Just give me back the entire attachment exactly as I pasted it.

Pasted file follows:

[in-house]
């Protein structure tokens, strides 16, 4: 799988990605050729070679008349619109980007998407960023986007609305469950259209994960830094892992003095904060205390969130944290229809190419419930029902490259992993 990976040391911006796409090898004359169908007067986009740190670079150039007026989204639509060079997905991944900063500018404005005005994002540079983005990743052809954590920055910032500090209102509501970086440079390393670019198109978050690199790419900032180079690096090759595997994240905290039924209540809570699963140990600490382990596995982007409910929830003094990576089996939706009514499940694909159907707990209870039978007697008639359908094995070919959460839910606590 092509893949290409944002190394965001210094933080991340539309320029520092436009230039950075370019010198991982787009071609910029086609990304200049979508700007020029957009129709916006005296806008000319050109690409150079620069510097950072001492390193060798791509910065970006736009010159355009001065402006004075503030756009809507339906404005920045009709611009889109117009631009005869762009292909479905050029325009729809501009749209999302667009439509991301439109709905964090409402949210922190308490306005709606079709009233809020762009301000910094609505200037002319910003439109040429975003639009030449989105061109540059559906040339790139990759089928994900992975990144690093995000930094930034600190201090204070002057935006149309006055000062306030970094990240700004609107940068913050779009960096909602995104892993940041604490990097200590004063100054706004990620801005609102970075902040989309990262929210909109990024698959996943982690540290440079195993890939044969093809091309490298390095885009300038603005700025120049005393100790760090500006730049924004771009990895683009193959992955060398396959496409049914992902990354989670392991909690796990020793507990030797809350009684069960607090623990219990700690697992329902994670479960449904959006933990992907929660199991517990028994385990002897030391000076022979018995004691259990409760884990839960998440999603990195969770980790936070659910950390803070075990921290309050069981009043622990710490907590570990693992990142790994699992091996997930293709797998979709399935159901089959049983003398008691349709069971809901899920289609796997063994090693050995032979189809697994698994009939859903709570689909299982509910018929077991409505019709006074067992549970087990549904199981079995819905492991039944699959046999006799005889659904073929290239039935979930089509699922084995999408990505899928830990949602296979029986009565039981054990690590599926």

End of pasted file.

[in-house]
């Protein structure tokens, strides 16, 4: 799988990605050729070679008349619109980007998407960023986007609305469950259209994960830094892992003095904060205390969130944290229809190419419930029902490259992993 990976040391911006796409090898004359169908007067986009740190670079150039007026989204639509060079997905991944900063500018404005005005994002540079983005990743052809954590920055910032500090209102509501970086440079390393670019198109978050690199790419900032180079690096090759595997994240905290039924209540809570699963140990600490382990596995982007409910929830003094990576089996939706009514499940694909159907707990209870039978007697008639359908094995070919959460839910606590 092509893949290409944002190394965001210094933080991340539309320029520092436009230039950075370019010198991982787009071609910029086609990304200049979508700007020029957009129709916006005296806008000319050109690409150079620069510097950072001492390193060798791509910065970006736009010159355009001065402006004075503030756009809507339906404005920045009709611009889109117009631009005869762009292909479905050029325009729809501009749209999302667009439509991301439109709905964090409402949210922190308490306005709606079709009233809020762009301000910094609505200037002319910003439109040429975003639009030449989105061109540059559906040339790139990759089928994900992975990144690093995000930094930034600190201090204070002057935006149309006055000062306030970094990240700004609107940068913050779009960096909602995104892993940041604490990097200590004063100054706004990620801005609102970075902040989309990262929210909109990024698959996943982690540290440079195993890939044969093809091309490298390095885009300038603005700025120049005393100790760090500006730049924004771009990895683009193959992955060398396959496409049914992902990354989670392991909690796990020793507990030797809350009684069960607090623990219990700690697992329902994670479960449904959006933990992907929660199991517990028994385990002897030391000076022979018995004691259990409760884990839960998440999603990195969770980790936070659910950390803070075990921290309050069981009043622990710490907590570990693992990142790994699992091996997930293709797998979709399935159901089959049983003398008691349709069971809901899920289609796997063994090693050995032979189809697994698994009939859903709570689909299982509910018929077991409505019709006074067992549970087990549904199981079995819905492991039944699959046999006799005889659904073929290239039935979930089509699922084995999408990505899928830990949602296979029986009565039981054990690590599926």